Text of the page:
Encouraging potential dairy farmers into an agricultural education has seen Northland sharemilker Michael Rope set up a university scholarship. Glenys Christian reports.
Michael Rope is well aware of the opportunities dairying in Northland presents. So much so that he has set up a scholarship for youngsters to attend Lincoln University and complete their practical requirements on his parents’ Te Kopuru farm.
“I had such a great time at university,” he says.
“You don’t realise how much fun you can have and what you can learn being away from your family.”
Keen to see other youngsters have to chance for a similar experience he set up the $3000 scholarship a few years ago. Two students have since taken it up, both from Whangarei, spending time working on the 400 hectare effective dairy platform which also has a 180ha support block eight kilometres away.
“Northland isn’t seen as a dairying region and people will often look at the Waikato or Canterbury for jobs,” Michael says.
Location: Te Kopuru, Northland
Area: 400ha effective
Farm owners: R P Rope
Lower-order sharemilkers: Michael and Jessica Rope
Production: 2015/16, 409,000kg MS, 2016/17 predicted, 400,000kg MS
Support block: 190ha
Herd: 1000 Friesian cross, Breeding Worth 64/43, Production Worth, 81/64
Dairy: 60-bail rotary
Supplements: 300 tonnes palm kernel, and 20-30ha of maize silage,150t grass silage both made off-farm.
But both he and his wife Jessica firmly believe there are lots of chances to fast track a dairying career in their region, with it just being a case of looking at all the options available.
Michael’s father, Ted, is the second generation of the family to farm locally with the family moving to this farm in the 1960s. They bought the neighbouring farm in 2001 and put in central 60-bail rotary dairy, replacing two herringbones. They also built an adjacent feedpad, allowing them to increase numbers towards the 1000 cows they now milk.
Michael completed his Diploma of Farm Management at Lincoln later that decade after having “a whale of a time”. He worked on the large-scale Rakaia farm of John and Fiona McCarthy then moved to the Waikato as farm assistant then manager on Mike Davison’s 550-cow Te Awamutu farming operation.
“I was keeping my options open but the opportunities were too great on the family farm,” he says.
Before returning home he travelled overseas for a year, following the 2007 World Rugby Cup and spent three months in Chile working for a Chilean-New Zealand-owned farming operation.
He managed his parents’ farm for five months before he went lower-order sharemilking. Jessica trained as a primary school teacher and worked both in the Waikato and in Northland before the birth of their three children; Lachlan, three and a half, Florence, two and Jasmine, seven months. Now she helps out with calf rearing and book keeping, with Michael’s mother, Pam, still very much involved.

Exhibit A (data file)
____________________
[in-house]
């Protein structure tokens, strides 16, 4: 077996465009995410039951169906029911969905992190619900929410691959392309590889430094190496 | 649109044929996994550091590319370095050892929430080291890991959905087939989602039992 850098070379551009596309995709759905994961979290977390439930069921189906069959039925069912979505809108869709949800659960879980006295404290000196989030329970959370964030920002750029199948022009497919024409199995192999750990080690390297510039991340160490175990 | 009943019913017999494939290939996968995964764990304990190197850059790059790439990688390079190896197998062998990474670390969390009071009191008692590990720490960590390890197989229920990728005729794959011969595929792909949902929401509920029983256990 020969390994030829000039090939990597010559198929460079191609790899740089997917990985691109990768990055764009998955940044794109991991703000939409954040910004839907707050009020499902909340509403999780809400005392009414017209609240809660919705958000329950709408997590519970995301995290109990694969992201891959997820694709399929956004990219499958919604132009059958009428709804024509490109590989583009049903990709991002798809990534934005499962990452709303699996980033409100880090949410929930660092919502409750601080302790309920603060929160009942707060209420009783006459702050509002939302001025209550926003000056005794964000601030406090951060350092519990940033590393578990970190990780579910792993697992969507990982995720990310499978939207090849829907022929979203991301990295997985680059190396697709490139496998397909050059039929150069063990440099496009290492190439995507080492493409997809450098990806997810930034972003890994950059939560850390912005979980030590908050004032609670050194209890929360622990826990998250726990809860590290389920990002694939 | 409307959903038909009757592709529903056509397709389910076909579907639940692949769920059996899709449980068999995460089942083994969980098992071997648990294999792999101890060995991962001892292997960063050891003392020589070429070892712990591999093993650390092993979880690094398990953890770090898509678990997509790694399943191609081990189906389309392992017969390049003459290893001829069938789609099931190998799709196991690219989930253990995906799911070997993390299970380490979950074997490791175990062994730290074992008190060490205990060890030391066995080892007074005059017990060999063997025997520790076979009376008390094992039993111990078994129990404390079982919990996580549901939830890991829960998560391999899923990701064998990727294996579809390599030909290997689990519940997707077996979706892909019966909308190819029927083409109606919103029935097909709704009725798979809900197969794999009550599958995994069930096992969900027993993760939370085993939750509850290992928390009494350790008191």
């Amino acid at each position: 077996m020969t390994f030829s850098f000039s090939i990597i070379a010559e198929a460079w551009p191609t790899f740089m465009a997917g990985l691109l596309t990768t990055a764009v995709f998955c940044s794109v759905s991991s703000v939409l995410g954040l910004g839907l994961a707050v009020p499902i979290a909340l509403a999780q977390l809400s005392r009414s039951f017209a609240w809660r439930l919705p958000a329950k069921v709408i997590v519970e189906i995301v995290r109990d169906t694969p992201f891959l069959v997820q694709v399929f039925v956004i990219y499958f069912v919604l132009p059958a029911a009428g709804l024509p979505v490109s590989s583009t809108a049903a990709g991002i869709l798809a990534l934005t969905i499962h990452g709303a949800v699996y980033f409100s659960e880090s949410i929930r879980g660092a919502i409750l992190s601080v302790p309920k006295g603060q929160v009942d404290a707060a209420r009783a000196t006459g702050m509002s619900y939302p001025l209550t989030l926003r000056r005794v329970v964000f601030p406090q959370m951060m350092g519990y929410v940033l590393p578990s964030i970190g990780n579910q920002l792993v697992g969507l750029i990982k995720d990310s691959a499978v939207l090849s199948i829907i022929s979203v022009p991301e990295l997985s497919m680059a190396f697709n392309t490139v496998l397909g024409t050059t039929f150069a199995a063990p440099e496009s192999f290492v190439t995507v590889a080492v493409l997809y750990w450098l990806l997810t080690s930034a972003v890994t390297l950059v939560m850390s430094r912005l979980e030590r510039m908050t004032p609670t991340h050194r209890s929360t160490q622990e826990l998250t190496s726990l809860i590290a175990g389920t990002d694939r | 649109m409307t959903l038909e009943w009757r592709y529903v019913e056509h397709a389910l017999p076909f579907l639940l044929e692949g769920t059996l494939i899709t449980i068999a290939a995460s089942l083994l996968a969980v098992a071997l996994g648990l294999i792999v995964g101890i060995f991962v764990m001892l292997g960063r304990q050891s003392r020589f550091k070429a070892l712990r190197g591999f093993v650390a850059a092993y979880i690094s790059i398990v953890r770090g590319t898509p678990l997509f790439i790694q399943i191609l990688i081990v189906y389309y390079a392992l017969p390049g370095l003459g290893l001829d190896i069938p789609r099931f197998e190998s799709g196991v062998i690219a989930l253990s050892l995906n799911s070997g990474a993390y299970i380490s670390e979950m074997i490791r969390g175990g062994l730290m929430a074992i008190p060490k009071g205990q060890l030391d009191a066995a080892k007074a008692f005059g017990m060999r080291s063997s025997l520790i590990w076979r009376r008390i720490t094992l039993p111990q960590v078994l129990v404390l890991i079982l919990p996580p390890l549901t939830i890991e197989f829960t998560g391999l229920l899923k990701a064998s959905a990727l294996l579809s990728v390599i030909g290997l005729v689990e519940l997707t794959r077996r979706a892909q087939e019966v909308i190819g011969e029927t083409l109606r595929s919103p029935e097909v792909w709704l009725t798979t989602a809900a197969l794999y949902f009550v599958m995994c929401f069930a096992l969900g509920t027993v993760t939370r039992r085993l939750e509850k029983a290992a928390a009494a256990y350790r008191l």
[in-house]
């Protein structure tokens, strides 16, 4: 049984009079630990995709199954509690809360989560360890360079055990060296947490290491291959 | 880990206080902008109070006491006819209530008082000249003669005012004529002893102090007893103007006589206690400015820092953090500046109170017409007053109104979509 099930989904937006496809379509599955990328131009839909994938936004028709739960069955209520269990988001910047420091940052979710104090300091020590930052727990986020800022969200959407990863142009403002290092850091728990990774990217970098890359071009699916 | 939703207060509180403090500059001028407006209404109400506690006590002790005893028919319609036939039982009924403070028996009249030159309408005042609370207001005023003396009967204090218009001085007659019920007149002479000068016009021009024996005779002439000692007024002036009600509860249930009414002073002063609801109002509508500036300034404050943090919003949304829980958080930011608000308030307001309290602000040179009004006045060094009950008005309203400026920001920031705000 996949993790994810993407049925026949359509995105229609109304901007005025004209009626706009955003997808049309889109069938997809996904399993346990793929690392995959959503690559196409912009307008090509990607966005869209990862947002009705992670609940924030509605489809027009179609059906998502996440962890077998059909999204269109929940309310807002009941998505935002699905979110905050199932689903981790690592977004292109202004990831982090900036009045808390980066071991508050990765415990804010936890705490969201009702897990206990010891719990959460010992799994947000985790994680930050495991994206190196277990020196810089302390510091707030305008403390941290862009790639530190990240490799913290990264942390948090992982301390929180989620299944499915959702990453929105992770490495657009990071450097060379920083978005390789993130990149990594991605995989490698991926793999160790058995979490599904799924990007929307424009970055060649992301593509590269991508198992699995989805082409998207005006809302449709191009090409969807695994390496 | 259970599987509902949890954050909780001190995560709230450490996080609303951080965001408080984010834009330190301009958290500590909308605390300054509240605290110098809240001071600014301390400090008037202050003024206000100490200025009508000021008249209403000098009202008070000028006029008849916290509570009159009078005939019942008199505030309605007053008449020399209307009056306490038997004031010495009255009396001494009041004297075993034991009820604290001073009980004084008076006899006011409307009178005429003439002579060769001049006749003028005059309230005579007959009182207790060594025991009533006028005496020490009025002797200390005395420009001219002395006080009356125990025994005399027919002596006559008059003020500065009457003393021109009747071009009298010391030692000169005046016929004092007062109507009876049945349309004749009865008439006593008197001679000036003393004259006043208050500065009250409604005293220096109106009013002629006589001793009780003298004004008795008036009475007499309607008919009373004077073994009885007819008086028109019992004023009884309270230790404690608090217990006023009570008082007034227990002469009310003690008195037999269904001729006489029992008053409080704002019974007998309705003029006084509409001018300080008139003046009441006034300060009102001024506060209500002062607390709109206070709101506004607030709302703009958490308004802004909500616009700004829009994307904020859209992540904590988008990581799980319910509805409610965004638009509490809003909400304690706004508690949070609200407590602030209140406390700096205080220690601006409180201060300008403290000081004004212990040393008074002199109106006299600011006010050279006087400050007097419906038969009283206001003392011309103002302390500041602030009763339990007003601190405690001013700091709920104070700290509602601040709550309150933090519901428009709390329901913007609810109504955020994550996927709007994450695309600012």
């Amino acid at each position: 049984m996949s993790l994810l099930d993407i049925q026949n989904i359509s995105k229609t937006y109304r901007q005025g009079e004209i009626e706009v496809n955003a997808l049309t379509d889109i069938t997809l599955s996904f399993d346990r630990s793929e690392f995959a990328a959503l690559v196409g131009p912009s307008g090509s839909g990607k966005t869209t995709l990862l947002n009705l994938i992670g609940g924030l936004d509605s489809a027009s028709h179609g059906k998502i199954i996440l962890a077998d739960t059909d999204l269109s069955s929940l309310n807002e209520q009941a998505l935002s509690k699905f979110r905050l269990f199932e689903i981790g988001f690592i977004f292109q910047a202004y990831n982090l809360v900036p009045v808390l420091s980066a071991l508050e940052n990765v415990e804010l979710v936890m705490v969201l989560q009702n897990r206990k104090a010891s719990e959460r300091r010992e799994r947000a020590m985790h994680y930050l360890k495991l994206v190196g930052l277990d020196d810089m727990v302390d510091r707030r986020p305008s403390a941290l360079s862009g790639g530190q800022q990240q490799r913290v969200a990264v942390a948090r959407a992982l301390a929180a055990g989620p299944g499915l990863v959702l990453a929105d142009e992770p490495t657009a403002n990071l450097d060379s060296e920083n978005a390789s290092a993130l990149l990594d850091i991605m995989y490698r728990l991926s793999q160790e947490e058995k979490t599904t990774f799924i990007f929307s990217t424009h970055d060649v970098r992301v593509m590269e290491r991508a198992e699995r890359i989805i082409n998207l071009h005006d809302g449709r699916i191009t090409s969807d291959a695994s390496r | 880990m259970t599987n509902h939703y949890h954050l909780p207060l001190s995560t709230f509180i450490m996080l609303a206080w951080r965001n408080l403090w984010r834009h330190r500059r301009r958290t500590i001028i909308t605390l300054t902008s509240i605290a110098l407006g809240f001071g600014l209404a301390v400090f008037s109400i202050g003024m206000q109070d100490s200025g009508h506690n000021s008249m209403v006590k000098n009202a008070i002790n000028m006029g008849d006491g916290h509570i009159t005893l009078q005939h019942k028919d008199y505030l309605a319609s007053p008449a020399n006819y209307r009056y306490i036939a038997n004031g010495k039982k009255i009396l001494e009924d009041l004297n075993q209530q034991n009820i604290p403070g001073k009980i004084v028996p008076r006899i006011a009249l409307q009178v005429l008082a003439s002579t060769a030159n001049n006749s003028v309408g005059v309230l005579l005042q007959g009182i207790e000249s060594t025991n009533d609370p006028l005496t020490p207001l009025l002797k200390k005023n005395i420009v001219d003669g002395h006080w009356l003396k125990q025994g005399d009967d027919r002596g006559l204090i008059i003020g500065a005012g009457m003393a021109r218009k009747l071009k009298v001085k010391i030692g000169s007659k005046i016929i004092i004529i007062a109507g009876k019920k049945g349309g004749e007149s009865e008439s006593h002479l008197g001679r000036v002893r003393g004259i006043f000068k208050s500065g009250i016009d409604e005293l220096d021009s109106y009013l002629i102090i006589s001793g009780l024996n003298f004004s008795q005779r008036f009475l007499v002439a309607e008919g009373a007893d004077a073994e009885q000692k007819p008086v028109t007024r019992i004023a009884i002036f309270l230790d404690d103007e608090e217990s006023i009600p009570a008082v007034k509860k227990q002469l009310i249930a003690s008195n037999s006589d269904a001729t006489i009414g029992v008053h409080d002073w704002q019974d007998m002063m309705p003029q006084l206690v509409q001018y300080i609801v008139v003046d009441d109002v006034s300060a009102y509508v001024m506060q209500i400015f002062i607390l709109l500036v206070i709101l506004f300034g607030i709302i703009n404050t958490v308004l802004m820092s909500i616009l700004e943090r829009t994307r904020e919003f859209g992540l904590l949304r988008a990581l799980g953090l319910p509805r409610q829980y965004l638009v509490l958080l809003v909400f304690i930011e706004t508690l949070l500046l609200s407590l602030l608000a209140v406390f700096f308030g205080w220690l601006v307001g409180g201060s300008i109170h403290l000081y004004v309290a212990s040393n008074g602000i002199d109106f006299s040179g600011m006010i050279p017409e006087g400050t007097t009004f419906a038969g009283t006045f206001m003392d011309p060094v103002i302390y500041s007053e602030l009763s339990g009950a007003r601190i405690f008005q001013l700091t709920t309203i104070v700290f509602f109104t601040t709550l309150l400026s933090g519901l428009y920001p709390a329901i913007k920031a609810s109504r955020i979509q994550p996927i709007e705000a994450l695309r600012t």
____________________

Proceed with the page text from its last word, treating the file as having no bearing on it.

There have been a number of changes since Michael has been on the farm which has seen the stocking rate lift from 2.5 to 2.8 cows per hectare.
The Friesian-cross herd is moving more towards a crossbred animal, with the Ropes using LIC Premier Sires. After 20 years of running a split-calving system they’re now moving to full autumn calving.
“We’ve thought about it for a couple of years,” Michael says.
Some reasons very much in its favour are simplicity of just one calving a year which it’s hoped will improve both staff retention and increase time off for the two families.
“Also, the winter milk contract is a nice cherry on top,” he says.
This season 300 spring-calving cows have been carried over but next season will be their first with full autumn calving.
‘I hope that the Northland region sees the benefits that this research work can have onfarm and the improvements that can be made by using the information that’s provided.’
There’s also been an increased emphasis on pasture management since Michael’s return to the farm and this has resulted in a move from a DairyNZ System 2 to System 3 as they’ve fed out more palm kernel on their feedpad.
“We would use 300 tonnes as a good average,” he says.
They also grow 20 to 30ha of maize each year, mainly on their support block. The area in this crop was dropped back due to the low milk price but is likely to be increased to the higher level in the future. Michael is particularly proud of a no-till crop which was looking good despite dry conditions in mid-January.
No hay is made but around 350t of grass silage is put in the pit by contractors each year. It will be fed out along with the maize silage in autumn and winter through to August.
“Some summers we will use it but some we won’t,” he says.
“We’re very happy with the system because it’s quite robust.”